The Dallas Morning News

A blazing start for degrom

Rangers ace brings the heat, peppers the strike zone in spring debut

- EVAN GRANT Twitter: @Evan_p_grant

SURPRISE, Ariz. —The pertinent stats from Jacob degrom’s first exhibition start as a Ranger on Sunday: 34 pitches, 28 strikes; eight swings and misses on the way to four strikeouts in three scoreless innings against Seattle; a fastball that ranged from 97 to 100 mph.

“And I think he would tell you,” said catcher Mitch Garver, who caught all nine innings of a 2-1 win, “it was not his best outing.”

Could have fooled us. Then again, we’re not exactly experts, having watched the Rangers all these years. Not like they’ve got a long history of spring performanc­es that leave fans, teammates and even opponents a little breathless. Hey, we don’t want to bring the vibe down by going there. This is a new year, a new rotation and perhaps pitching is, as the kids say, a “thing.”

It certainly has been this spring. Rangers starting pitchers haven’t allowed a run since Monday, going 162⁄3 scoreless. People seem to enjoy this new fad, too. On Sunday, 7,464 fans showed up at Surprise Stadium, the Rangers’ largest home crowd since the day Willie Calhoun’s jaw was shattered by the Dodgers’ Julio Urias just before the world shut down in 2020.

A lot of the crowd was Seattle fans. But there was a big crowd hanging over the bullpen to watch degrom warm up. It was crowded in the bullpen, too. Everybody wanted a look. Cole Ragans, the most studious of the Rangers’ young pitchers, wanted to spend as much time as possible observing degrom’s mechanics “because they are as good as you can get.”

Don’t just take the Rangers’ word for it. Consider the plight of poor Cooper Hummel, Seattle’s first baseman Sunday. He got a taste of the big leagues last year but had never faced degrom. In the first inning, with a runner on third and two outs, he couldn’t catch up to a 99mph fastball, then twisted himself into fusilli on a 91-mph slider, and then was late again on a 99-mph pitch at the top of the zone. Good morning. Good afternoon. Good night.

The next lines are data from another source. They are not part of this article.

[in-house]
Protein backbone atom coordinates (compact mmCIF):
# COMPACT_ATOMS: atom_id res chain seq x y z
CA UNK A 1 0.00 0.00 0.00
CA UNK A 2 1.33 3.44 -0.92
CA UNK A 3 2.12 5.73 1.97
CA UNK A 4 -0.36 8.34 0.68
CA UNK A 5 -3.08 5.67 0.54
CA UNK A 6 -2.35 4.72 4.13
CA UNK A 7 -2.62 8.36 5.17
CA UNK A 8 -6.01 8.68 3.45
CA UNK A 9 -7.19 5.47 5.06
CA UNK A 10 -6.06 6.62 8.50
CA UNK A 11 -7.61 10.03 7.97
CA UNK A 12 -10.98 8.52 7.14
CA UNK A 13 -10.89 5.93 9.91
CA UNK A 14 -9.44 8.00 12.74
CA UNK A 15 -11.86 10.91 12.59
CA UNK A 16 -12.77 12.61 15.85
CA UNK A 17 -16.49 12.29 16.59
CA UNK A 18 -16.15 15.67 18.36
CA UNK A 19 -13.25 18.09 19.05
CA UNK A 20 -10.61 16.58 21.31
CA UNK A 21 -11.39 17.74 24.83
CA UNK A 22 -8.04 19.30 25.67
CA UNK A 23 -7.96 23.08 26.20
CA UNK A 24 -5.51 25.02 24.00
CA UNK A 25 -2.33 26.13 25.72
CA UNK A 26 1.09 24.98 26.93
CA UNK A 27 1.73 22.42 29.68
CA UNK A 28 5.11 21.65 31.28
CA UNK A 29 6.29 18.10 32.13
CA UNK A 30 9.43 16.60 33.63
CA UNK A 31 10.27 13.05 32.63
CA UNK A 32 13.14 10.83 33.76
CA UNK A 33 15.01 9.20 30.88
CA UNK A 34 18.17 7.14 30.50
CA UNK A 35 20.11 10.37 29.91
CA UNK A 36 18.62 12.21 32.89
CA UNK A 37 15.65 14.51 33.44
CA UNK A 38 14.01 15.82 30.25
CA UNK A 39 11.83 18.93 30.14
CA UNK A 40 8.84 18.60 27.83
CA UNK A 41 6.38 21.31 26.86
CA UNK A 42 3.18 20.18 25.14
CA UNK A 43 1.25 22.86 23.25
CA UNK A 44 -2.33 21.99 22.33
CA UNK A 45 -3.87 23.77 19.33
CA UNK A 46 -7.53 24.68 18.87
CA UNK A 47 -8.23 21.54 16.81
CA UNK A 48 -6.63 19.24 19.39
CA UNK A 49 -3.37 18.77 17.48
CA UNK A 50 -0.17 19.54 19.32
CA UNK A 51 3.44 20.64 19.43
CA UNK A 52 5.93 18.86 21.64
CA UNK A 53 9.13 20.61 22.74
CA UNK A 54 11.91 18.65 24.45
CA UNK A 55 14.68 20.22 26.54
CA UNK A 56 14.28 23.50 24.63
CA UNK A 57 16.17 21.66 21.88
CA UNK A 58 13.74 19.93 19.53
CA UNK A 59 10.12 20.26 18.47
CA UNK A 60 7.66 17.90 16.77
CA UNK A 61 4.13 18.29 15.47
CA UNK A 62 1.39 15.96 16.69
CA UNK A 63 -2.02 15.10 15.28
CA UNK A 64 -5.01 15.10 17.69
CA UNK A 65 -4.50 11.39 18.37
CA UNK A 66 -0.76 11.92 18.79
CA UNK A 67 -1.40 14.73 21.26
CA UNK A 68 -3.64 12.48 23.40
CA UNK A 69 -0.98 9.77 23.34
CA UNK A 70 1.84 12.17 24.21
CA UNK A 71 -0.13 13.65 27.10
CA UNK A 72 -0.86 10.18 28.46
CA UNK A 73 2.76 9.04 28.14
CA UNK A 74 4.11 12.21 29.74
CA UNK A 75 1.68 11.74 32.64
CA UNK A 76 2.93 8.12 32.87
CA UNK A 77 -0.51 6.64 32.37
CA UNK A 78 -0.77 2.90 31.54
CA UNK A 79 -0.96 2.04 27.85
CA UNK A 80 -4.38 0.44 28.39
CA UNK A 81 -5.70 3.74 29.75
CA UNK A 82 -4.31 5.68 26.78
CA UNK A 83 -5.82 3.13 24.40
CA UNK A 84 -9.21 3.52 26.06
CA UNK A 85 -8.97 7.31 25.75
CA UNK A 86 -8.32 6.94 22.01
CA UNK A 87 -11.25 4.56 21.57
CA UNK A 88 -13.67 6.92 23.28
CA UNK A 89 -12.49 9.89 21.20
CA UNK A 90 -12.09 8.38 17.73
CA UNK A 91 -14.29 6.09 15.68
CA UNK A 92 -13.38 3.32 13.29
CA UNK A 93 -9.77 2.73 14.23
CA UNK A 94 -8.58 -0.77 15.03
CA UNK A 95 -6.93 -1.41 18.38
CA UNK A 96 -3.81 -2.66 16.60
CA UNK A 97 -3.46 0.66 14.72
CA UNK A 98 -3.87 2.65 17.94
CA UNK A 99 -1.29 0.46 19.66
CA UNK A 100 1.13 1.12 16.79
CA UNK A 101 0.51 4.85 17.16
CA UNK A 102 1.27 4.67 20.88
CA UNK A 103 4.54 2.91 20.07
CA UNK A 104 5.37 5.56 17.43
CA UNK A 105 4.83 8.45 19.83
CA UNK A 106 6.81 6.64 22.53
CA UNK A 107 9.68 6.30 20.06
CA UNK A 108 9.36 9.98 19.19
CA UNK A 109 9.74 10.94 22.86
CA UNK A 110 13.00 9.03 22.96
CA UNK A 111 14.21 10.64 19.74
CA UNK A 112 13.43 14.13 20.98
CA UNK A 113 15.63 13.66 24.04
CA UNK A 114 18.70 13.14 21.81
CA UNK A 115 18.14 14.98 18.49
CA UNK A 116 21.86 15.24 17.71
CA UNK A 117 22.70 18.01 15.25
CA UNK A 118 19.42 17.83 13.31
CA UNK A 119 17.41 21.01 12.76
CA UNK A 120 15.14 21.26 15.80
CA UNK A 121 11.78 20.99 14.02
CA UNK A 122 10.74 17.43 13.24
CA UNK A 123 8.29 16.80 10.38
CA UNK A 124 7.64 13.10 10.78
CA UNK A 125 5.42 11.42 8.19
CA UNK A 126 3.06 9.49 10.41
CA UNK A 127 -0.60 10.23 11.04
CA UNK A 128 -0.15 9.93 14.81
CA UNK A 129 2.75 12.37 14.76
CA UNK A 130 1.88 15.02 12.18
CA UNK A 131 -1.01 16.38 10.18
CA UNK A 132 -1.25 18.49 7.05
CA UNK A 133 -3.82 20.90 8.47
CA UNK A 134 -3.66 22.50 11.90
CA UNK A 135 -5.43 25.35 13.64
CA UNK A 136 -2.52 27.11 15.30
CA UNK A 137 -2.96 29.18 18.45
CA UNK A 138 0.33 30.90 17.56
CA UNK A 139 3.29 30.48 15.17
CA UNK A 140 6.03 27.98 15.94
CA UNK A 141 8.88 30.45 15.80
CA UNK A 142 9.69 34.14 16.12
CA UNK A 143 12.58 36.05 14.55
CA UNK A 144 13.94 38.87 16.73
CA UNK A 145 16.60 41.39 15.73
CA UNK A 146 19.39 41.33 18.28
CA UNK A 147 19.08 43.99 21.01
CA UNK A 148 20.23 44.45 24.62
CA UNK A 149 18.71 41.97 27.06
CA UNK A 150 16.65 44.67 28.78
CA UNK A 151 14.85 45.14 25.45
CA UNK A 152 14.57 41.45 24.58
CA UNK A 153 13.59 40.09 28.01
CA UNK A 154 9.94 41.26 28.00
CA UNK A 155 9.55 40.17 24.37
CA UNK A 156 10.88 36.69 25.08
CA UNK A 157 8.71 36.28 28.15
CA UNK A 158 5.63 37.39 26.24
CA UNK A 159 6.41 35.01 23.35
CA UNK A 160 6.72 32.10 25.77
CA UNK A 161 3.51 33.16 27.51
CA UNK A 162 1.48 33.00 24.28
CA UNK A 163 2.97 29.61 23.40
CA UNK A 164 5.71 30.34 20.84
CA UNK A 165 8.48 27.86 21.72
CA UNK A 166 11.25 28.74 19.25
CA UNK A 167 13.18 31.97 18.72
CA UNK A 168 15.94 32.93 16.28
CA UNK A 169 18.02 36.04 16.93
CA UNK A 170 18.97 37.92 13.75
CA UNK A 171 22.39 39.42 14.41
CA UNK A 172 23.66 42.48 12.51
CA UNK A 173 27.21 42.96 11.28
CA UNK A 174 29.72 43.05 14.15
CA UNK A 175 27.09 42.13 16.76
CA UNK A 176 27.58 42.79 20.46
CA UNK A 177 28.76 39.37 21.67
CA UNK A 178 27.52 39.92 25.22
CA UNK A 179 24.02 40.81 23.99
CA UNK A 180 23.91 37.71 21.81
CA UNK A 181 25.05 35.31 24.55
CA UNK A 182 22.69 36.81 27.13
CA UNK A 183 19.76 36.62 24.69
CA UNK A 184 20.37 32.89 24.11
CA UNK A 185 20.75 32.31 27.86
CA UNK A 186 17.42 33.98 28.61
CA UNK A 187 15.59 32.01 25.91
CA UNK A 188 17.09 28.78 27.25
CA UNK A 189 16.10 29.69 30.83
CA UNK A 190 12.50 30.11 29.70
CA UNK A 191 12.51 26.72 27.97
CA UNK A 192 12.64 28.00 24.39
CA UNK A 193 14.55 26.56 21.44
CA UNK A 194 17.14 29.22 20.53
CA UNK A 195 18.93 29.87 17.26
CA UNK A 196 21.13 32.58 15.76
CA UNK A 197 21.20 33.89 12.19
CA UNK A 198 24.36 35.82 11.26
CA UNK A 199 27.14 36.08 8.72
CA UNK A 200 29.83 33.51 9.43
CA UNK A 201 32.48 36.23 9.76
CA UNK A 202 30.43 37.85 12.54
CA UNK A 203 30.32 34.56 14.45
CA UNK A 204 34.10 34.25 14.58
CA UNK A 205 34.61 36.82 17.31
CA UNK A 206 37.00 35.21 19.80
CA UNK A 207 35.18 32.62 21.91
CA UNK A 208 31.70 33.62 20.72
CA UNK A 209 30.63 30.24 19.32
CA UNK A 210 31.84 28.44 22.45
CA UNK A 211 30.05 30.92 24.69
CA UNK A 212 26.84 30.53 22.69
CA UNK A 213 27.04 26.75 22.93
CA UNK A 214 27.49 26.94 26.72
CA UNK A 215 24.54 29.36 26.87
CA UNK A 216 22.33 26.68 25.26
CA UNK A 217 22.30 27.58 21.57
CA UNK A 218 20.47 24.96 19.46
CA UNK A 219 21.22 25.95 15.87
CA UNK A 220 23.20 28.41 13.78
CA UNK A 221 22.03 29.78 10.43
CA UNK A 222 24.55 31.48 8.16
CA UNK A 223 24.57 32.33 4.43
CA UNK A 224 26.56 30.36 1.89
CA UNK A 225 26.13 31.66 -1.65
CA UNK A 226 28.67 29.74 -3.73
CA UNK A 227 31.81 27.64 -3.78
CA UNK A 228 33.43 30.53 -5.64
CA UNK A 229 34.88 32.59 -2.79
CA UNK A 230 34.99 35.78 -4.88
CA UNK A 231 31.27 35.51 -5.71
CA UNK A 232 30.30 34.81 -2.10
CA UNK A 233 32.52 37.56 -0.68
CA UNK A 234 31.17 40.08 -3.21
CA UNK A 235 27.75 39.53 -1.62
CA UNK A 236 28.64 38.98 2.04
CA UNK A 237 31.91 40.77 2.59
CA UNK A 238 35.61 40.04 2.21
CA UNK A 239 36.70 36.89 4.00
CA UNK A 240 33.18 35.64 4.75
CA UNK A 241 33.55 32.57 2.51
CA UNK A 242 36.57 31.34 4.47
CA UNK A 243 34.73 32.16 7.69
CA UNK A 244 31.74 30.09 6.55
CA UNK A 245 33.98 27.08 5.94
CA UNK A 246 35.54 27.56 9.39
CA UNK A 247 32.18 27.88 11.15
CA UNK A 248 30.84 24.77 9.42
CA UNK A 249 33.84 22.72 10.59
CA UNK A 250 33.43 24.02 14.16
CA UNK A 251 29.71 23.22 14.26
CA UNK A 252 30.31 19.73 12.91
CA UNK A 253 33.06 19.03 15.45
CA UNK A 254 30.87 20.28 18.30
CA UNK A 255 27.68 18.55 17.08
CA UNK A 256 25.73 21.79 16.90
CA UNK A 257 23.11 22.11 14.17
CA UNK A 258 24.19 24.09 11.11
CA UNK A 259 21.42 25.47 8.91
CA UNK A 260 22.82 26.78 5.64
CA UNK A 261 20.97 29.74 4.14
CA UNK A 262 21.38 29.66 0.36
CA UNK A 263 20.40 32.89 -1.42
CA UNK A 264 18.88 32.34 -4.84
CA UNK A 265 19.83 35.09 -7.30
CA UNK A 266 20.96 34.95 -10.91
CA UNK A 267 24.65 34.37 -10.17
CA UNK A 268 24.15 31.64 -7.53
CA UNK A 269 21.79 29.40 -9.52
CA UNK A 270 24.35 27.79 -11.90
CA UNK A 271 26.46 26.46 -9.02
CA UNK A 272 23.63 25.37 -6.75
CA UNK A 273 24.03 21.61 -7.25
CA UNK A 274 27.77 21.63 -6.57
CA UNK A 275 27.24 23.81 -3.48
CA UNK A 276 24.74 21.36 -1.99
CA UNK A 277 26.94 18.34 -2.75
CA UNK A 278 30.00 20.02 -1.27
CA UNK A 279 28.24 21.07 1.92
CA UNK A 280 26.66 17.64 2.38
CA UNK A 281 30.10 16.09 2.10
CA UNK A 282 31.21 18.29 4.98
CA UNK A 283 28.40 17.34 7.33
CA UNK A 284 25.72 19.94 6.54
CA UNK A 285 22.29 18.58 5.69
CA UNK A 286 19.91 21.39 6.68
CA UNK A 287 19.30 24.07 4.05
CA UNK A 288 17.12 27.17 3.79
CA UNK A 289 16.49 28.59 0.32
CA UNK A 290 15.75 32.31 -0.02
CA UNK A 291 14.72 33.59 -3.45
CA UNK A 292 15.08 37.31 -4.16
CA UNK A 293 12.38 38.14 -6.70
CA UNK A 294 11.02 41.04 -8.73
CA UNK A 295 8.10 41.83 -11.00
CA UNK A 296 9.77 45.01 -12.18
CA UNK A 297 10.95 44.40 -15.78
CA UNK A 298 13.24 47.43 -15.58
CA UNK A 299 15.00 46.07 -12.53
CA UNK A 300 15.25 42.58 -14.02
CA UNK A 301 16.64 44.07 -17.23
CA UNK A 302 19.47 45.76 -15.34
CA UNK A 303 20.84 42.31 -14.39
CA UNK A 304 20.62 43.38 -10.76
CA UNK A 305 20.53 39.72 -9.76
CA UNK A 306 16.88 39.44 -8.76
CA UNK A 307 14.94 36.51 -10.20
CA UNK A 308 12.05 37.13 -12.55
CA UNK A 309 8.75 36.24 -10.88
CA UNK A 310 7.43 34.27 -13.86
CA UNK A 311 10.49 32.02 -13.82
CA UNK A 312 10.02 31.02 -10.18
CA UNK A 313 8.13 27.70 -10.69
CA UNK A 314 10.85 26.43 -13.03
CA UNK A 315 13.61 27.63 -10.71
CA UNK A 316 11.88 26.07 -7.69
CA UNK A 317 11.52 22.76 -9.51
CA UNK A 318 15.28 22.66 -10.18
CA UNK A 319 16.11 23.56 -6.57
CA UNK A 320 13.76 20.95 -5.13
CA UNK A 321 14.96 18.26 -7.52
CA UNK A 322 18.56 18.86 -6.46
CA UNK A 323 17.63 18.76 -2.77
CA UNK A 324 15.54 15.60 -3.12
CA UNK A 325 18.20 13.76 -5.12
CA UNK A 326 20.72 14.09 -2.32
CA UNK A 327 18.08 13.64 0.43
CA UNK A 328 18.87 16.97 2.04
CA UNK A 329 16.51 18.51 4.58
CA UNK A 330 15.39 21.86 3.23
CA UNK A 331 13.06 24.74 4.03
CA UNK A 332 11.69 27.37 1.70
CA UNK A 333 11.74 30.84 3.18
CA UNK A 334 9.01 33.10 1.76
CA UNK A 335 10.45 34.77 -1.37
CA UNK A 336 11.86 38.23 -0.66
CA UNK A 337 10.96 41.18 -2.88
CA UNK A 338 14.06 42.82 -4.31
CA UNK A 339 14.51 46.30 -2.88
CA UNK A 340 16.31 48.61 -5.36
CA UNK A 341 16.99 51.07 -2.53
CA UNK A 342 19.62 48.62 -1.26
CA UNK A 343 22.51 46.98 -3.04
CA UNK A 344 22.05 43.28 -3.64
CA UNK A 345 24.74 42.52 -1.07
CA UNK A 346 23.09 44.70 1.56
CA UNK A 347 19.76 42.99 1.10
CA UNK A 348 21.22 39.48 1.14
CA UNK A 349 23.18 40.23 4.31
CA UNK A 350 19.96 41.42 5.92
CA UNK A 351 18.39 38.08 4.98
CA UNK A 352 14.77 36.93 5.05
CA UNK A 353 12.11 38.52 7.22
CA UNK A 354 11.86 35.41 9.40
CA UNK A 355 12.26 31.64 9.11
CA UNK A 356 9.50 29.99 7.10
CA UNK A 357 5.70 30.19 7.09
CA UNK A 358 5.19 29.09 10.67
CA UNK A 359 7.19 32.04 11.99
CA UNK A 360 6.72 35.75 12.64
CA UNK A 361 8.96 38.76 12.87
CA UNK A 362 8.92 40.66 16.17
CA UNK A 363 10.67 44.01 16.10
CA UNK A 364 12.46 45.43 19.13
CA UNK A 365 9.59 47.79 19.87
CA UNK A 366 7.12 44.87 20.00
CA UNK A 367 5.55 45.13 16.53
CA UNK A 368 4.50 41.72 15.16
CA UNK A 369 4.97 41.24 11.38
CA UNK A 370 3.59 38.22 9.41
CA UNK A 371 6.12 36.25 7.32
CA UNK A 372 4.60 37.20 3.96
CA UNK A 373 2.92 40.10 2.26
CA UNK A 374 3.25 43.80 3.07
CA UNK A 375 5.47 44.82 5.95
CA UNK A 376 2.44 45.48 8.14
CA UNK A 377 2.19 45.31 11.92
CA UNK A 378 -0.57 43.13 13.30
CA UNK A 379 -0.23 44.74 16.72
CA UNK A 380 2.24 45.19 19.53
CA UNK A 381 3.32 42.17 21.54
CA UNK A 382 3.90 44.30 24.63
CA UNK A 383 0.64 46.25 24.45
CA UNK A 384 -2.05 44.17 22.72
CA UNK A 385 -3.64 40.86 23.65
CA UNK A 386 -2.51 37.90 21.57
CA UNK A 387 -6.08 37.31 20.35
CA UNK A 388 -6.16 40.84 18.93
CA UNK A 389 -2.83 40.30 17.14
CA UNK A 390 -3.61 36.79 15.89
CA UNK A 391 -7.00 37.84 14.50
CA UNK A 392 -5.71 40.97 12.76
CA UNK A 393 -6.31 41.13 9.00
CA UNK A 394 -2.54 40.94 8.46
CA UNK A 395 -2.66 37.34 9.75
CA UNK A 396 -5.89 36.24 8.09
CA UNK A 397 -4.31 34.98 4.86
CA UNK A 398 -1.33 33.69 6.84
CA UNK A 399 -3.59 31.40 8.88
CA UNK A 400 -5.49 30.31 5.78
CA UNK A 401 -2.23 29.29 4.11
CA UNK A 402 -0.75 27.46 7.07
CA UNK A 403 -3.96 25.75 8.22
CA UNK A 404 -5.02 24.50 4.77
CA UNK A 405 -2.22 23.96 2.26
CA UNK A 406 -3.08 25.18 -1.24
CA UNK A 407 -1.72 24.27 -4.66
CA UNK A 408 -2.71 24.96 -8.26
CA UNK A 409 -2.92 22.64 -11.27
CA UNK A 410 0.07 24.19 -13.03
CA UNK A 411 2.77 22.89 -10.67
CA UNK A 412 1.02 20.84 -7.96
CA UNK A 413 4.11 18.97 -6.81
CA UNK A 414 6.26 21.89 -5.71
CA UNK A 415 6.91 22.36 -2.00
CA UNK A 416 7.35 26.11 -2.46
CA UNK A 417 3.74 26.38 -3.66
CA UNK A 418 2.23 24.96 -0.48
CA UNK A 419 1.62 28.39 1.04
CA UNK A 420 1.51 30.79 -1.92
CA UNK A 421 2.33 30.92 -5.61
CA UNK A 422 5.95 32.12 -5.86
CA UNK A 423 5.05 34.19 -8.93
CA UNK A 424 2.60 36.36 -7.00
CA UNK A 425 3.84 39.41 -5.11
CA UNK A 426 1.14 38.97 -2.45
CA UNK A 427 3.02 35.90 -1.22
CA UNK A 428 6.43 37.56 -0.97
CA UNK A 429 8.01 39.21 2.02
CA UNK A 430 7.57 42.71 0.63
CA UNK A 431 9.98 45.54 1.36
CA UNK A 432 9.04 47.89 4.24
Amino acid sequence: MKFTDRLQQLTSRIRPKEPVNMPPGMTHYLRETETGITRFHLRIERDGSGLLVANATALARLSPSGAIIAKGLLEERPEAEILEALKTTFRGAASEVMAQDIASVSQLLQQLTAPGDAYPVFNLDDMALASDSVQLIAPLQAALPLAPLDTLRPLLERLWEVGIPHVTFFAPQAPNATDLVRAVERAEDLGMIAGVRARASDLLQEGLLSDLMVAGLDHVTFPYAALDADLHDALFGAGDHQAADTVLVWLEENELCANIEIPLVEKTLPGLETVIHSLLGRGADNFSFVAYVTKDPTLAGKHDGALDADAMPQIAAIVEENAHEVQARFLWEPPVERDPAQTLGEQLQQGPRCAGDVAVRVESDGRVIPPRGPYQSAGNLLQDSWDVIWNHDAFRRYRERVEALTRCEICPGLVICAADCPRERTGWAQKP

When he came back up the second time around, just after degrom left the game, he stepped into the box, looked at Garver and said: “That was a nightmare.”

You get the feeling it won’t be the last time Garver has such an exchange this season.

For his part, degrom was more focused on a pitch a little earlier in the first inning, a 99mph fastball he wanted to locate down. He left it up. Jarred Kelenic turned on it for a oneout triple. This is how degrom responded: Set up Cal Raleigh with sliders and made him look silly with a curve, and then he carved up Hummel.

In spring training, it’s typical for a pitcher to sum up his day as “just getting my work in.” Not degrom.

“Whether it’s spring training or the season, the goal is to try to put up zeroes,” degrom said. “That’s what I was trying to do out there today. The second batter of the game triples, and I’m like ‘OK, let’s leave him there.’

“You are trying to work on things, but that gives you a real taste, to have to bear down and make those pitches. Other than the triple, I felt like I threw the ball pretty well.”

Truth: If anything, he threw it too well. Or, at least, he was too efficient. The Rangers had him penciled in for about 45-50 pitches in three innings of work Sunday. But he wasted no pitches and was done for the day at 34. Rather than deviate from the plan and have him go back out for the fourth or throw more in the bullpen, the Rangers decided to leave well enough alone. It probably means he’ ll only be able to go to 50 pitches in his next start later in the week. It could keep him on a count below 75 pitches come opening day.

On the other hand, if you throw nothing but strikes, 75 pitches might get you a bit deeper than is traditiona­lly expected.

“You just saw what one of the best pitchers in the game looks like,” manager Bruce Bochy said. “He pounds the strike zone. He doesn’t hold back. I enjoy watching it. He’s an elite pitcher.”

Then after a long pause: “And this is early spring training for him.”

Could have fooled us. It is apparently a whole new ballgame around here.

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